This story originally ran on Dec. 7.
By Tony Fong
Nano-proteomics technology development firm Cell Biosciences today announced that it has acquired sample preparation firm Protein Forest for an undisclosed price in a deal designed to accelerate its growth in the proteomics space.
In connection with the all-stock transaction, Cell Biosciences said it raised an additional $4 million in equity financing. Novo A/S, an existing investor in the firm, led the financing round.
The purchase follows Cell Biosciences $20 million acquisition in October of imaging company Alpha Innotech [See PM 09/17/09] and caps off what its lead executive called a "transformational year" for the firm.
When 2009 started, the firm had undergone a complete revamp of its top management. And while it had placed an earlier iteration of its technology, now called NanoPro, in several labs, the technology had not been launched onto the market.
"We started the year with just 30 to 35 people really just focusing on getting the first NanoPro product out," Tim Harkness, president and CEO of Cell Biosciences, told ProteoMonitor today. "Today as we … post this acquisition, we're at 110-plus people; we are distributing directly in the US, Europe, India, China, Japan, [and] Korea."
Having gone through three financing rounds, the privately held company is "well capitalized" for 2010, he said, and in the coming year, he expects Cell Biosciences to generate about $30 million in revenues, which would make it cash-flow break-even.
Meanwhile, Protein Forest, based in Lexington, Mass., was making its own transition, and in October announced two deals — one with Pressure BioSciences, another with the North East Proteome Analysis Facility in the UK — that marked its shift to full commercialization operations [See PM 10/23/09]. Both deals cover co-marketing and sales of each companies' products and services. The agreement with NEPAF also includes development of workflows and applications for the ProteomeChip technology, Protein Forest's lead product.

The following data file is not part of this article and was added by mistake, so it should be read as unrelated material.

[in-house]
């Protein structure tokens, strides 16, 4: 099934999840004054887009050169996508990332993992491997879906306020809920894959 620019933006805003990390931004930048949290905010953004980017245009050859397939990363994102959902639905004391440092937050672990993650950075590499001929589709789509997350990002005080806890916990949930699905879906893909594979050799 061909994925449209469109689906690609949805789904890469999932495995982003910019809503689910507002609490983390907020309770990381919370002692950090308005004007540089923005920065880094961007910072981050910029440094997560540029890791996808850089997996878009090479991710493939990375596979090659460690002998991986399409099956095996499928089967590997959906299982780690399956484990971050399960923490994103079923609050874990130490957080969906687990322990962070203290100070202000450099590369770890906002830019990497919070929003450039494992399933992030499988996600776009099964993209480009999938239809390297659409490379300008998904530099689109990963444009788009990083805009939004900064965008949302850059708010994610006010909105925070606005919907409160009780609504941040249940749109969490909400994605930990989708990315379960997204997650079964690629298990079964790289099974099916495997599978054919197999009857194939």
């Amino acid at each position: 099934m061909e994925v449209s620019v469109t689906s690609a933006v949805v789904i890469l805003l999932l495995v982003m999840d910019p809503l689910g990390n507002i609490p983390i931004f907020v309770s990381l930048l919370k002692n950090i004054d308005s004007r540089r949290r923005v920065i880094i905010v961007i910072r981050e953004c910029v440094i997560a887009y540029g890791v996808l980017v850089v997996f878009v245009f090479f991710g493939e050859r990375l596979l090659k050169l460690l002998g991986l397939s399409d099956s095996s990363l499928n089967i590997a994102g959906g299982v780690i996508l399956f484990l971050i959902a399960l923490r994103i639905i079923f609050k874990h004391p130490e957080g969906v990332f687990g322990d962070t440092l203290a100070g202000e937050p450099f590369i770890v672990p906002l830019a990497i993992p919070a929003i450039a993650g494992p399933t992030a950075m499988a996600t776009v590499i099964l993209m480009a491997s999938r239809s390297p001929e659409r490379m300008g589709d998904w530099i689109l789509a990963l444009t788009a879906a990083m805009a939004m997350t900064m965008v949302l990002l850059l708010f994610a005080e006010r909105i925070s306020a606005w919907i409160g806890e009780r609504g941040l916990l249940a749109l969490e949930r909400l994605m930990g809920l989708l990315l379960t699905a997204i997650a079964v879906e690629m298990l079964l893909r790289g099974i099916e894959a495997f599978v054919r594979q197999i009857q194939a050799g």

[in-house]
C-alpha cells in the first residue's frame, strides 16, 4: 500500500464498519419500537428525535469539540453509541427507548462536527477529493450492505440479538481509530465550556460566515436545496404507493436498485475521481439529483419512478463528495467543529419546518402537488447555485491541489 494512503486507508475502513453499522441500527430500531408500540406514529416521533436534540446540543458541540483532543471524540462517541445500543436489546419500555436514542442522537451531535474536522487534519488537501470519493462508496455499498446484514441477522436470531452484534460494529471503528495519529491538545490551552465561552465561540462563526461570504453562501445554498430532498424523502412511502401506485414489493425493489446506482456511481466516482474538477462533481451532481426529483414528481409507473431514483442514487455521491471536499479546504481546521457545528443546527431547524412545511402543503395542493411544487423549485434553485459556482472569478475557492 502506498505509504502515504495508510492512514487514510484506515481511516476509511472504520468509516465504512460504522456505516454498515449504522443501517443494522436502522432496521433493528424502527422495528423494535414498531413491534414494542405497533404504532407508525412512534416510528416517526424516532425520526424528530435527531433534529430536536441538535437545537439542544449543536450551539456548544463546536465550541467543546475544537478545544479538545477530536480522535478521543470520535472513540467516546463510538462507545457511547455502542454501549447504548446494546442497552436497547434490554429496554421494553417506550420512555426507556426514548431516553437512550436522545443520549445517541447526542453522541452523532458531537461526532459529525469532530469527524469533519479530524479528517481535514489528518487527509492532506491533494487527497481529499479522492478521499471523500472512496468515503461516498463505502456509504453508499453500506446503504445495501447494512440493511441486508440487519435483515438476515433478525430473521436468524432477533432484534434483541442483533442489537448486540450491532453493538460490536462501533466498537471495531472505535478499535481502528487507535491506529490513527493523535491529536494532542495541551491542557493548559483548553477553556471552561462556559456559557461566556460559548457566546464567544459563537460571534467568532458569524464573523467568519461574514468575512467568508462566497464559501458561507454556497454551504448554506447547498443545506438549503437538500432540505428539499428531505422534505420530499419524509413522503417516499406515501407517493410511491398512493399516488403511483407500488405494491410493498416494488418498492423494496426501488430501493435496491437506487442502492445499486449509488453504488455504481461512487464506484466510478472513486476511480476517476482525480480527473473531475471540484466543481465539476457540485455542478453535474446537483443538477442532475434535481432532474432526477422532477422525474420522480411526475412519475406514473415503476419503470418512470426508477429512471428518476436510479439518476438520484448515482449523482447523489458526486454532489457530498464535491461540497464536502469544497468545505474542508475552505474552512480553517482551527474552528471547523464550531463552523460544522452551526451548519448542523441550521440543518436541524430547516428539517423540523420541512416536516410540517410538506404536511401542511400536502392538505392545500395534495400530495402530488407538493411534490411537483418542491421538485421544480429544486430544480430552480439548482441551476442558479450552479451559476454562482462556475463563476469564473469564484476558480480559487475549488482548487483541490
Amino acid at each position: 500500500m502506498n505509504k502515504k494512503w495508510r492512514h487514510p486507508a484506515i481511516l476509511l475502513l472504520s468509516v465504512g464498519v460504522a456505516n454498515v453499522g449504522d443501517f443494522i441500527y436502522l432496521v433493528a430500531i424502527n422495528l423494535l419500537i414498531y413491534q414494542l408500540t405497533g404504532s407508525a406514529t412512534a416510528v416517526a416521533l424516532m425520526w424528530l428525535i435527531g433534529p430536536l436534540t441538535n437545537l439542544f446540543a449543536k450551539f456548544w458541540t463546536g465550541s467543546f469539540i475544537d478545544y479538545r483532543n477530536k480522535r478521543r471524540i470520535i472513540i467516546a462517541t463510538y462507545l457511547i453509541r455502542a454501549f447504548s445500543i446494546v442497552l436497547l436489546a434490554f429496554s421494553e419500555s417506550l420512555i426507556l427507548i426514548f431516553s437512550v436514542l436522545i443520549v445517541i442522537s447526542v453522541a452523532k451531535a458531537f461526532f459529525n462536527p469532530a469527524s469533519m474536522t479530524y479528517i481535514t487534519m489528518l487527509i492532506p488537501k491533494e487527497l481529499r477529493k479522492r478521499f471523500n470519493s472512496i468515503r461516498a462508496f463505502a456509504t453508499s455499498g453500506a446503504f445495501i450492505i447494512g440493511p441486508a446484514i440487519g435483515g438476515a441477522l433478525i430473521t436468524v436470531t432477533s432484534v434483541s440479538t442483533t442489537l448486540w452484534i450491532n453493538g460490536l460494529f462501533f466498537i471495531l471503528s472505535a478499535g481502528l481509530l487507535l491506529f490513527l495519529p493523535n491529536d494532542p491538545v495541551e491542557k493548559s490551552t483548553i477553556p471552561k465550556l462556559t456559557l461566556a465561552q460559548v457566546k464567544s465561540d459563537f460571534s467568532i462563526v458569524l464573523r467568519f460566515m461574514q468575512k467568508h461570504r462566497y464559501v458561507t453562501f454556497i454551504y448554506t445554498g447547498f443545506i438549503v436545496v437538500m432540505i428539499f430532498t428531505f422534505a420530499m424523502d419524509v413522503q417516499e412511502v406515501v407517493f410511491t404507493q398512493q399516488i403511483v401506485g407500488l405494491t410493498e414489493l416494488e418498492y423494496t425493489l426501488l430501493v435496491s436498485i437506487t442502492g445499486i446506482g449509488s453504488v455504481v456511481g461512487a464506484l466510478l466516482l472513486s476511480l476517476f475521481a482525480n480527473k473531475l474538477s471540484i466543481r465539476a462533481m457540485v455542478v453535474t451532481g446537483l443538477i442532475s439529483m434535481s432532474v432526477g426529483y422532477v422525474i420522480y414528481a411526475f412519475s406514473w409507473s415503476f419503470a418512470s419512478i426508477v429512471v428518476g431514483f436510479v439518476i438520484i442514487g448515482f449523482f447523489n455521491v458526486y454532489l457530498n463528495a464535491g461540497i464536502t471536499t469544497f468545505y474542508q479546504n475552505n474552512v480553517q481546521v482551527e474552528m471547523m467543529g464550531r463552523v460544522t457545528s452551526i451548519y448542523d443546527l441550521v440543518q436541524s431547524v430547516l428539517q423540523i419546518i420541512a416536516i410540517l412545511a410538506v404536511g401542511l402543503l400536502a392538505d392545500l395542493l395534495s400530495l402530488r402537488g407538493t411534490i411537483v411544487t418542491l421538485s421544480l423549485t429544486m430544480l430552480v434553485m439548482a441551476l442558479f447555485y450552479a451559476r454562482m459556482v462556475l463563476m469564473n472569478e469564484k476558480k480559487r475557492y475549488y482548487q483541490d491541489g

According to Harkness, the ProteomeChip had started to ramp up in terms of sales, "but it needed additional infrastructure to get to the broader market and Protein Forest had to make a decision to invest on its own … or find a transaction like this, and it chose the latter."
While there may be additional tweaking of the chips, they are mature and robust and Cell Biosciences is making them immediately available for purchase, Harkness said.
Russell Garlick, who had been president and CEO of Protein Forest, has left the company, Harkness said, and on deadline could not be reached for comment. It is unclear how many employees Protein Forest has or how many will be retained by Cell Biosciences. The firm is in the process of making that decision, Harkness said.
Cell Biosciences is also evaluating Protein Forest's two deals with PBI and NEPAF. "We have to make sure we have the right distribution network going forward," he said.
Formed in 2004, Cell Biosciences has spent the last few years developing its NanoPro nanofluidic technology, used for protein analysis. The company's first instrument, the Firefly 3000, was introduced in April 2006. Though it was placed in a few select laboratories, it was never commercialized.
The company's first commercial launch, with the CB 1000 instrument, was done this past April [See PM 04/16/09]. The instrument, which sells for about $200,000, uses a capillary filled with a sample, separation buffer, and standards. Proteins are separated by isoelectric points based on isoelectric focusing. The capillary is exposed to UV light, which activates cross-linking chemistries and immobilizes the proteins. Primary antibodies and horseradish peroxidase-labeled secondary antibodies are used to probe specific proteins.